Cardiovascular Trends to Watch in 2011

By: 
Dave Fornell

 

February 17, 2011

Based on my observations and the devices that caught the eye of the doctors on the Diagnostic & Interventional Cardiology Editorial Advisory Board, we created the following predictions of what will be hot trends to watch in 2011. These were some of the big topics and new technologies highlighted at the Transcatheter Cardiovascular Therapeutics (TCT) symposium in September, and the American Heart Association (AHA) and the Radiological Society of North America (RSNA) meetings in November.

Percutaneous valves: These devices are now a reality in Europe and will be coming to the U.S. market shortly. The first results from the U.S. PARTNER trial presented at TCT for the Edwards Sapien aortic valve were very positive. In December, Medtronic began its first U.S. implants of the CoreValve aortic valve as part of the U.S. pivotal trial.

Robotics in the cath lab: The Davinci system has made a dramatic impact on urologic practice and Stereotaxis and Hansen are vying for the electrophysiology market. The first in-human study of the robotically assisted percutaneous coronary intervention system demonstrated that the technique is safe and feasible. The results of the study of the CorPath 200, by Corindus Vascular Robotics, were presented at TCT. The system allows interventional cardiologists to sit down without radiation protection and remotely manipulate catheters, wires, balloons and stents from the control booth.

Advanced cath lab imaging: The introduction of rotational angiography in the cath lab with a rapid rotation of the imaging arm creates dynamic CT-like 3-D imaging, which can be used as an overlay with routine angiographic imaging. The technology allows for real-time CT superimposition, allowing for more accurate endovascular work and might become a routine part of any endovascular suite. This type of technology might also be useful at defining physiology, such as ischemia. Other advances include improved hybrid overlay images from various imaging modalities and live angiography for better transcatheter navigation.

Percutaneous renal nerve ablation: This was discussed as a new treatment to reduce blood pressure. Data from Ardian’s Symplicity HTN-2 trial of its renal ablation catheter was presented at AHA. It showed after six months, patients treated with Ardian’s device experienced an average drop in blood pressure of 32/12 mmHg compared to an increase in blood pressure of 1/0 mmHg in the control group of patients treated with medical therapy alone.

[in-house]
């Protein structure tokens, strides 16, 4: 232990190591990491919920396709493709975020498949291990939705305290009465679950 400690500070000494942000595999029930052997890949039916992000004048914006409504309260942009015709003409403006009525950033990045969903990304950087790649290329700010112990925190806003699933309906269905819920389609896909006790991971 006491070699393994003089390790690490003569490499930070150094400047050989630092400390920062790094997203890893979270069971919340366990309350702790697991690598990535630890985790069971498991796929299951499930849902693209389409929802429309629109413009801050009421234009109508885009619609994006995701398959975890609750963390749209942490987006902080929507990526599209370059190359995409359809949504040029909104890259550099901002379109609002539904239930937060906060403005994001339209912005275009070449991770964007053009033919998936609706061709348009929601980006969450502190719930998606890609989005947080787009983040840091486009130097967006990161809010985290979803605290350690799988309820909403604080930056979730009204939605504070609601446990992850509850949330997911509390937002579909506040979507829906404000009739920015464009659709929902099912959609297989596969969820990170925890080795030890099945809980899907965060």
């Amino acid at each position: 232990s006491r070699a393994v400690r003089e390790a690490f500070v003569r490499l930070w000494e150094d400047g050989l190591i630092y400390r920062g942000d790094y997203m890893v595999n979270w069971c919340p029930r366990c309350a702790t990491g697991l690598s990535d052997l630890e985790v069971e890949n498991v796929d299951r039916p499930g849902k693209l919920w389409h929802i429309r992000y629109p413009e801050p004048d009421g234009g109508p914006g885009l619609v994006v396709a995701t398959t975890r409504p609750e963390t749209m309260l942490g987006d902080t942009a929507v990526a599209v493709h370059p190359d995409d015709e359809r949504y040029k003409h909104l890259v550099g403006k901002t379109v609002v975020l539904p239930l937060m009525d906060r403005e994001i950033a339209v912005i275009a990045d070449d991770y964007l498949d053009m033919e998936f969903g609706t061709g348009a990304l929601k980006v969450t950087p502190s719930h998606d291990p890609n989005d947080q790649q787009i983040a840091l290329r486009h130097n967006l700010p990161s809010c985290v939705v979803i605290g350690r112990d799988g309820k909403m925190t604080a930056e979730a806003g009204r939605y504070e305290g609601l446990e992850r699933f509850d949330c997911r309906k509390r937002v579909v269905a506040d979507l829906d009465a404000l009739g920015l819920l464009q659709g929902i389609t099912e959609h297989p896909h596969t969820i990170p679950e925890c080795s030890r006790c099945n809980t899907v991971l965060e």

Left atrial appendage (LAA) occlusion devices: These transcatheter occluders are designed to prevent atrial fibrillation-induced emboli and replace the current standard of warfarin therapy. The CoHerex WaveCrest has an improved design over previous devices that have been tested and is entering first-in-man trials in 2011.

iPad integration of picture archiving and communication systems (PACS): Healthcare software vendors are introducing a large variety of new apps for the iPad, including advanced visualization software and access to PACS and cardiac reporting software. The iPad frees clinicians from their desktop computer and allows them to work from any location with Internet access. The small size of the device means it can be carried around like the traditional clipboard, but offers all the functionality of their primary computer workstation.

PET/MRI: The first two combined positron emission tomography/magnetic resonance imaging (PET/MRI) systems were introduced at RSNA by Philips and Siemens. These systems have the potential to greatly reduce radiation dose by eliminating CT scans in hybrid imaging, which have been used for attenuation correction and for an anatomical overlay to the PET metabolic imaging. Both systems are pending FDA clearance.

3-D hearts in motion: Advanced visualization can make pretty pictures of 3-D anatomy, but in the case of the heart, it has so far failed to show functionality and natural movement during the cardiac cycle. Using supercomputing algorithms, Ziosoft developed the PhyZiodynamic software to take a CT or MRI data set of a cardiac cycle and put it into motion. The software allows a full 3-D rendering of a heart in motion that can be sliced through and rotated on any axis. It also has an option to show a color-coded tissue strain map.

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